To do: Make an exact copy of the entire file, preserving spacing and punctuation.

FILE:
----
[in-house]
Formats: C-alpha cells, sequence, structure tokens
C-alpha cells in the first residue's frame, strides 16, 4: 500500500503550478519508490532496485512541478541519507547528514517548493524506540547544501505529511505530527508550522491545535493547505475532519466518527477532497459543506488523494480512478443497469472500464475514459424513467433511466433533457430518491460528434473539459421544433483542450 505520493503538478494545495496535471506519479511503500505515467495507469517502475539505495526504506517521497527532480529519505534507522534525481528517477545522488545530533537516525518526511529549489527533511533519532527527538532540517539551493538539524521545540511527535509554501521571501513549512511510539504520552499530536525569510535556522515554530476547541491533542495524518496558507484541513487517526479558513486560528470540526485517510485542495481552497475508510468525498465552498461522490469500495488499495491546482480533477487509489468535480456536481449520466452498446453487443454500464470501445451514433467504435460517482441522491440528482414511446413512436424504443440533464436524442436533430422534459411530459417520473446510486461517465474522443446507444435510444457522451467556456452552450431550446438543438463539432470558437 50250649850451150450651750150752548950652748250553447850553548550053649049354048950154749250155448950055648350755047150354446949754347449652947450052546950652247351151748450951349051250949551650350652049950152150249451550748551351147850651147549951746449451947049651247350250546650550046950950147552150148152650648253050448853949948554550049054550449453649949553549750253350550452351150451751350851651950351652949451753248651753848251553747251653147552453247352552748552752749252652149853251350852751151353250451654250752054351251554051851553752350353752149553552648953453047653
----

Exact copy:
[in-house]
Formats: C-alpha cells, sequence, structure tokens
C-alpha cells in the first residue's frame, strides 16, 4: 500500500503550478519508490532496485512541478541519507547528514517548493524506540547544501505529511505530527508550522491545535493547505475532519466518527477532497459543506488523494480512478443497469472500464475514459424513467433511466433533457430518491460528434473539459421544433483542450 505520493503538478494545495496535471506519479511503500505515467495507469517502475539505495526504506517521497527532480529519505534507522534525481528517477545522488545530533537516525518526511529549489527533511533519532527527538532540517539551493538539524521545540511527535509554501521571501513549512511510539504520552499530536525569510535556522515554530476547541491533542495524518496558507484541513487517526479558513486560528470540526485517510485542495481552497475508510468525498465552498461522490469500495488499495491546482480533477487509489468535480456536481449520466452498446453487443454500464470501445451514433467504435460517482441522491440528482414511446413512436424504443440533464436524442436533430422534459411530459417520473446510486461517465474522443446507444435510444457522451467556456452552450431550446438543438463539432470558437 50250649850451150450651750150752548950652748250553447850553548550053649049354048950154749250155448950055648350755047150354446949754347449652947450052546950652247351151748450951349051250949551650350652049950152150249451550748551351147850651147549951746449451947049651247350250546650550046950950147552150148152650648253050448853949948554550049054550449453649949553549750253350550452351150451751350851651950351652949451753248651753848251553747251653147552453247352552748552752749252652149853251350852751151353250451654250752054351251554051851553752350353752149553552648953453047653